Friday, April 20, 2007

Interproximity: The State of being Between

I walked to the lab, picked up the chart and glanced at the age of the patient before deciding which one to look toward as I called out the name. Two?! As in... years old? I peeked around the corner and there he was. I silently groaned. Working on children is stressful and often heartbreaking. With each hum of the handpiece, the tears roll down their cheeks. They jump, not in pain, but out of fear. I hoped that this would be one of those children. I sucked it up, walked out into the waiting room and squatted down beside Andy. "Hey Buddy, are you ready to come with me? Here, let me help you put these toys away." I told him what a good job he was doing putting the toys away and what a big boy he was. As we walked back to the operatory, he held my hand. I picked him up and put him in the chair. "Let's go for a ride in the big chair." I said as I raised and reclined it. I talked to the mother briefly about the filling material that Dr. Fowler would use and assured her of its safety and absence of mercury. She asked if we see many children. I told her that we do, but if they don't handle it very well we refer them to a pedodontist who specializes in working with children. I told her that I thought he would do fine, and then went back to talking to Andy. "You're a big boy, aren't you? You're going to do great!" And he did, oh he did.

Innocence is always unsuspicious.
Thomas C. Haliburton

You see, children that young do not know to be scared of going to the dentist. Unless they have already had a bad experience in a dental office or the parents have worked them up and scared them into thinking it's going to hurt, they don't know. They come in with the sweet innocence that only a child can have. They come in naive and bold. And because of that, they leave having had a positive experience. In contrast, I work on grown men all the time who are nervous wrecks, claim it hurts (much of it is psychological), and jump at the slightest thing.

Instead of telling people to "take it like a man" maybe what we should really be saying is "take it like a child." Whatever giant it is that you're facing, take it on with innocence and with boldness. Face it as though there is nothing to fear. Little Andy didn't shed one tear. Andy never once jumped. Andy didn't keep his mouth closed in fear. His little eyes didn't seek out ours in desperation, but in curiosity. Andy gave me a hug when it was finished. Andy left the battle victoriously.

Gertrude found her way to our office today. She came in, her aged body frail. Her back hunched over. Her upper denture supporting her upper lip and her last three teeth wiggling as she talked. The gum recession and bone loss were so bad that the teeth moved freely as she told us that she was a nervous wreck because of what happened at Virginia Tech. She was also nervous about her extractions, but mostly sad that today she would be giving up her last three teeth. Those three teeth that moved freely about represented a life long lived. A life that soon will no longer exist here on Earth. As those teeth barely held on, and she expressed sadness over losing the last of her own teeth, I realized that it's about so much more than teeth. It's about life.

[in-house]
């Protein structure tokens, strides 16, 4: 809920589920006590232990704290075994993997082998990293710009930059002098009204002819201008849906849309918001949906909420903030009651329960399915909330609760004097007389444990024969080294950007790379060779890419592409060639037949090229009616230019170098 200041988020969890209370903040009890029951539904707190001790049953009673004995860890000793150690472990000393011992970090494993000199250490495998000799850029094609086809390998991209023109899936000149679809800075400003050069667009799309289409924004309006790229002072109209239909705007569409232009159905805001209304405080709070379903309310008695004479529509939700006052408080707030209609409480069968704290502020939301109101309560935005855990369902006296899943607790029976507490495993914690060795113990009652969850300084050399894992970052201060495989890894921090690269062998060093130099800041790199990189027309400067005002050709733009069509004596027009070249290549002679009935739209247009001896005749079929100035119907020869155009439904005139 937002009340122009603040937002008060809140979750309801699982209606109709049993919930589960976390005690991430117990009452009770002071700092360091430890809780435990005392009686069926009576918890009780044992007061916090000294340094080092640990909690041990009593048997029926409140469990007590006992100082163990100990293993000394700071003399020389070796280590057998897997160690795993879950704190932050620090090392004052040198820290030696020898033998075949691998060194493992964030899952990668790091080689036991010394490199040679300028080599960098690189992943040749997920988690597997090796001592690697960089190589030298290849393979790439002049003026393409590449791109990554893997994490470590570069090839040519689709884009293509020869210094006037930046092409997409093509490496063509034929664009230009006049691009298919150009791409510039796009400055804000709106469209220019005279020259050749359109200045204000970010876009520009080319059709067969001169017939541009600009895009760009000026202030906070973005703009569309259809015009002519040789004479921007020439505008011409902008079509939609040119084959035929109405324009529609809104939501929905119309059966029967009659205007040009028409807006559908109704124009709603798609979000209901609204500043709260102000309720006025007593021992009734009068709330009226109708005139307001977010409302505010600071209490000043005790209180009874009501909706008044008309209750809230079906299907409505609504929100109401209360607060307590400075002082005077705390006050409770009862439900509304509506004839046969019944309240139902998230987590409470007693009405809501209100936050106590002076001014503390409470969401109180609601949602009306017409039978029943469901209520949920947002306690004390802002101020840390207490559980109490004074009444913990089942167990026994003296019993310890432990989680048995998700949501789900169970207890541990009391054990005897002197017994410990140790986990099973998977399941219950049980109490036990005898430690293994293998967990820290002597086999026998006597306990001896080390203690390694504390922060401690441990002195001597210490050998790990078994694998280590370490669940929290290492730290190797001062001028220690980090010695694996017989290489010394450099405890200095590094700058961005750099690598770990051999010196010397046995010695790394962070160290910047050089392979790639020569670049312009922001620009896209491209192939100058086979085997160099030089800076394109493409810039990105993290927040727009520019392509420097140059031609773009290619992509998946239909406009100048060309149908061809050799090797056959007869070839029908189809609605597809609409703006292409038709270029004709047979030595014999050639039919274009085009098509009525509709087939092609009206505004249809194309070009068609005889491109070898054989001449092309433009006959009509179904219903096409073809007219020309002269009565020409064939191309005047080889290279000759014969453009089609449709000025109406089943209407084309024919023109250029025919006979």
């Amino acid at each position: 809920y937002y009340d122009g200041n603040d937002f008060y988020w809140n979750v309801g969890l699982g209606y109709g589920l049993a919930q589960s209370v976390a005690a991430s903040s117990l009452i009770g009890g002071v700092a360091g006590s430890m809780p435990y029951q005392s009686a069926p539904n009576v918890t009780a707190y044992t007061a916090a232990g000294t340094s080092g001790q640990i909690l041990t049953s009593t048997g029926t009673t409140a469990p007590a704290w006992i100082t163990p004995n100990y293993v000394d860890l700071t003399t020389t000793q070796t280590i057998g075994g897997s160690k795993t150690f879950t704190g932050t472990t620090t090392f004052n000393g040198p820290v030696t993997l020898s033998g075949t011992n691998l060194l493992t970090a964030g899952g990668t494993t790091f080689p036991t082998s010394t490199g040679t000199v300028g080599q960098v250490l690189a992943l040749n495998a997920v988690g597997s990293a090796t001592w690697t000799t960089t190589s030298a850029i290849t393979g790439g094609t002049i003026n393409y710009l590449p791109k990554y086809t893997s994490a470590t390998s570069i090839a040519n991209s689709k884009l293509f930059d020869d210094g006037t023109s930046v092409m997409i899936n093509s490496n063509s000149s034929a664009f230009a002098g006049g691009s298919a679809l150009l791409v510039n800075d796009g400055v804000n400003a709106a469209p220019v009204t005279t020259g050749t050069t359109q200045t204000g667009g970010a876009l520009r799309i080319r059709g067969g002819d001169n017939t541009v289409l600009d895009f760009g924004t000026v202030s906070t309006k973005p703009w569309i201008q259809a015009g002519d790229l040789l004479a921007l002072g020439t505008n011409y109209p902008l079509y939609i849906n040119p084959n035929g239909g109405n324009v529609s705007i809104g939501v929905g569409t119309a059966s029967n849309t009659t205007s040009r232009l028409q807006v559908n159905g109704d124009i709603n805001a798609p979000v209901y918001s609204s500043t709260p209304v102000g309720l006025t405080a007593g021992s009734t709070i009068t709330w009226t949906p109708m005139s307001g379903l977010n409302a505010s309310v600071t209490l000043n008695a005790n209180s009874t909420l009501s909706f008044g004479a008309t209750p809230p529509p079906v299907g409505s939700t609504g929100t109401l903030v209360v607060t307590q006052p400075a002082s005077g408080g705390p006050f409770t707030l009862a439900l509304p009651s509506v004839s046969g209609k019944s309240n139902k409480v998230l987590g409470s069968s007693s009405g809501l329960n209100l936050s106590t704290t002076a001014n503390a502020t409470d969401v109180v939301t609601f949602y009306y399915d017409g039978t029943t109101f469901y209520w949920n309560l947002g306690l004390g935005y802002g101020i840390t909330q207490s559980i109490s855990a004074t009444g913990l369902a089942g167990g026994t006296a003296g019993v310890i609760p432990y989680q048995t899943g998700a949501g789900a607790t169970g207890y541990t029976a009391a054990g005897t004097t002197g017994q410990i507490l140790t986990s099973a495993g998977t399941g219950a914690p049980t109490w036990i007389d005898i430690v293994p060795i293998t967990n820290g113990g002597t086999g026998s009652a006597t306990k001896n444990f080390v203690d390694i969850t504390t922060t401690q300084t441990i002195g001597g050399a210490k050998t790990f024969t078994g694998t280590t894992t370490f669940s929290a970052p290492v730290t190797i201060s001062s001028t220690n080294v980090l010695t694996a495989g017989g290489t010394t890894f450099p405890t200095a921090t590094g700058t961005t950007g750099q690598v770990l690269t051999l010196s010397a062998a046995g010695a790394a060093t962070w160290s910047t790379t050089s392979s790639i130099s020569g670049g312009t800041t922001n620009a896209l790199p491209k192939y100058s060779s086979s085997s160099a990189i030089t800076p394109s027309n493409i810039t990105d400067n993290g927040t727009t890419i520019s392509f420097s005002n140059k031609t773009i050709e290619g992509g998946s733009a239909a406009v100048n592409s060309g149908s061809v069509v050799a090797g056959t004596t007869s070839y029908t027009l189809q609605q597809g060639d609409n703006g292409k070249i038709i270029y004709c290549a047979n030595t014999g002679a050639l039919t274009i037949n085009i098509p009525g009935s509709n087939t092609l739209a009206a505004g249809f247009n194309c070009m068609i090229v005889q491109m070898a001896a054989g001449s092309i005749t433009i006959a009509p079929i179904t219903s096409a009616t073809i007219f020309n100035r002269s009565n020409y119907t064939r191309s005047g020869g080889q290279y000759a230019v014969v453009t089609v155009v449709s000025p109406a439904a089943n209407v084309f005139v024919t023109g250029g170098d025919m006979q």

Inside every older person is a younger person wondering what happened.
Jennifer Yane

As old age sets in, our bodies no longer perform like they used to and the mind is often years behind the body. The reality of getting old doesn't really set in until you realize that your body isn't going to continue to go strong forever. First it's gaining weight, then a gray hair, a wrinkle, a partial denture, a hip replacement, a hunched back, and so on until you become like the three little teeth fighting against time, and losing. No, today wasn't about teeth, it was about life. She was entering a new era. I assured Gertrude that we would take good care of her. In my mind, I thanked God for my youth, my body, my health, my teeth, and hopefully the many years ahead of me. As Dr. Fowler gently extracted each tooth (with an ease that was heartbreaking), one hand was held out receiving the teeth, the other was holding hers. Not because she hurt, not because she was scared, but because the sun had set, and twilight had passed, and the night was setting in.

Old age is the most unexpected of all the things that happen to a man.
~Leon Trotsky (Lev Davidovich Bronstein), Diary in Exile, 1935

Life is but a moment in time. Cherish it, live it, and exhaust it. And while you're at it, pray, worship, love, brush and floss, exercise, eat right, get your check-ups, and laugh. It's fleeting and it's precious. Live it now, because like we were all reminded this week, you don't always get to be old when it ends.

I titled this "Interproximity: The State of Being Between" because that's where most of us are. In dental terms, interproximal means "between the teeth". I'm almost positive I made up the word "interproximity." But this is where I am. I am between. I'm not old, but I am by no means a baby who sees the world as innocent and as I get older, I lose a bit of that boldness. I become less like Andy and more like Gertrude; that's the direction we're all moving. While we're interproximal, enjoy the best of both worlds -- greet each experience with boldness and innocence, but with the maturity and wisdom as one who has been there.
Post a Comment